As world leaders prepare for the 28th United Nations Climate Change Conference (COP28), Secretary-General António Guterres urged them to step up efforts to mitigate the negative effects of global warming. In this context, the EU is committed to ensuring that world leaders agree to phase out fossil fuels and rapidly increase the production of renewable energy.
Green movements are on the rise in the Western Balkans and the broader area. Do they have a chance of success and will they be able to play a role in the region’s environmental future?
While the European Union as well as several member states aim to overhaul their laws on migration, the European Commission has proposed a new skills and talent mobility package in November. It is aiming to combat its workforce’s ageing demographic and is supposed to attract skilled workers from within and outside the bloc. It shall also help curb illegal migration and create legal entry routes into the union.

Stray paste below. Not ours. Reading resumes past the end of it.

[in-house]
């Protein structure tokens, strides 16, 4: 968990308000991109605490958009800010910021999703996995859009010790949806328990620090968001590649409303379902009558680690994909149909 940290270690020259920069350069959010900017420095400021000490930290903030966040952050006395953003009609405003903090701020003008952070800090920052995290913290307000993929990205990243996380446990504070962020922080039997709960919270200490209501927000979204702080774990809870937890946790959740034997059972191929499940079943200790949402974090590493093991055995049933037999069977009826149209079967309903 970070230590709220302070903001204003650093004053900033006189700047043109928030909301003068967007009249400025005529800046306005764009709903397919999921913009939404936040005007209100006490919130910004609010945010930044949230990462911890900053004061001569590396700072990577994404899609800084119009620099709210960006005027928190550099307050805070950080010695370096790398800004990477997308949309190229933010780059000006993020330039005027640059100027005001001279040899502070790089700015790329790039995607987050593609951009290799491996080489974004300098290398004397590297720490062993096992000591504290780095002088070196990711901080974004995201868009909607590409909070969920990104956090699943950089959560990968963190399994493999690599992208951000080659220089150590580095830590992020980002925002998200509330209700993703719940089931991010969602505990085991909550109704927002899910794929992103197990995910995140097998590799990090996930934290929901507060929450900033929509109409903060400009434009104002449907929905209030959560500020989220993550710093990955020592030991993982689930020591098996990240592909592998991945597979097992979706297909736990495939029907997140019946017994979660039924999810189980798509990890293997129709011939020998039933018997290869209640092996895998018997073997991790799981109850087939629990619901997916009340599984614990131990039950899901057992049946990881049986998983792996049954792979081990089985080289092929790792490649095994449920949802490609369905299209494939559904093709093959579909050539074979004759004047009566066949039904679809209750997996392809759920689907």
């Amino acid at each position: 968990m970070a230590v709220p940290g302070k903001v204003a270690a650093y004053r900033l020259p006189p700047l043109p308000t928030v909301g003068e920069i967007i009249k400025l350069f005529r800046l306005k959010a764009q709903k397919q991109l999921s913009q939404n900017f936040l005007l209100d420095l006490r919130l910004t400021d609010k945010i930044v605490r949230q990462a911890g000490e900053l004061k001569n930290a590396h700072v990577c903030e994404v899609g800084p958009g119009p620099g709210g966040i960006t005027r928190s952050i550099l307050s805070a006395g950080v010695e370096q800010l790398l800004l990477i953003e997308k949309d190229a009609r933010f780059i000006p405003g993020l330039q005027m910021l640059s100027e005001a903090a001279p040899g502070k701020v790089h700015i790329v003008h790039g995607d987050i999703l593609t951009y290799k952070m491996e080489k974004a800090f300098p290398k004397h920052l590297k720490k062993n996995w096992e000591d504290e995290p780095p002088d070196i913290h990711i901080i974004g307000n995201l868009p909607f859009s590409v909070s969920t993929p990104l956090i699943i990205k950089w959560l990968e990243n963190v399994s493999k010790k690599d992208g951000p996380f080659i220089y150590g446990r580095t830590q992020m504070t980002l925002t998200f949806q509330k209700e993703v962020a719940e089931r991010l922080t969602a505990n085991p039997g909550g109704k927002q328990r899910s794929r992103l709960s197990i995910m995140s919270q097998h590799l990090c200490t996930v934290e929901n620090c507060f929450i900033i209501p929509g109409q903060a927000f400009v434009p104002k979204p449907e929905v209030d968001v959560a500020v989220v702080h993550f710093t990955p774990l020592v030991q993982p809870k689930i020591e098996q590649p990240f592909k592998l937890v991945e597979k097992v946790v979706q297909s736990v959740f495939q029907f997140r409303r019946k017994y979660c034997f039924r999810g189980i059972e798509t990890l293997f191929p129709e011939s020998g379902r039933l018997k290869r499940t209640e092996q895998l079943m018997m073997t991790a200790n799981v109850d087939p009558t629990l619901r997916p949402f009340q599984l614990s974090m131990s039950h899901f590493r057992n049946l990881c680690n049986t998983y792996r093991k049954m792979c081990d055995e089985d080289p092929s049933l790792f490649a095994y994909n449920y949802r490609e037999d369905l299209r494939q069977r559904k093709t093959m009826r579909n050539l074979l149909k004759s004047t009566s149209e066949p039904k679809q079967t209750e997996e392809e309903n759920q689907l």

The new European Commissioner for Climate Action, Wopke Hoekstra, is gearing up for a tough climate summit at the end of this month in Dubai. The attending countries are nowhere near agreement, and on top of that Hoekstra knows the world is burning too. The European Newsroom talked to him ahead of the COP28.
Plans to increase EU spending to help Ukraine defend itself against Russian aggression have stalled because of reluctance at EU level to commit to more funds. EU foreign policy chief Josep Borrell remains optimistic, saying it is up to member states to mobilise their industries if the EU is to keep its promise to deliver a million rounds of ammunition to Ukraine by next spring.
On Wednesday, the European Commission recommended opening formal membership talks with Ukraine and Moldova. This is a major gesture of support for Kyiv as it battles Russia. It also grants candidate status to Georgia and is to open accession negotiations with Bosnia and Herzegovina (BiH), once conditions are met. But where do the rest of Western Balkan countries stand?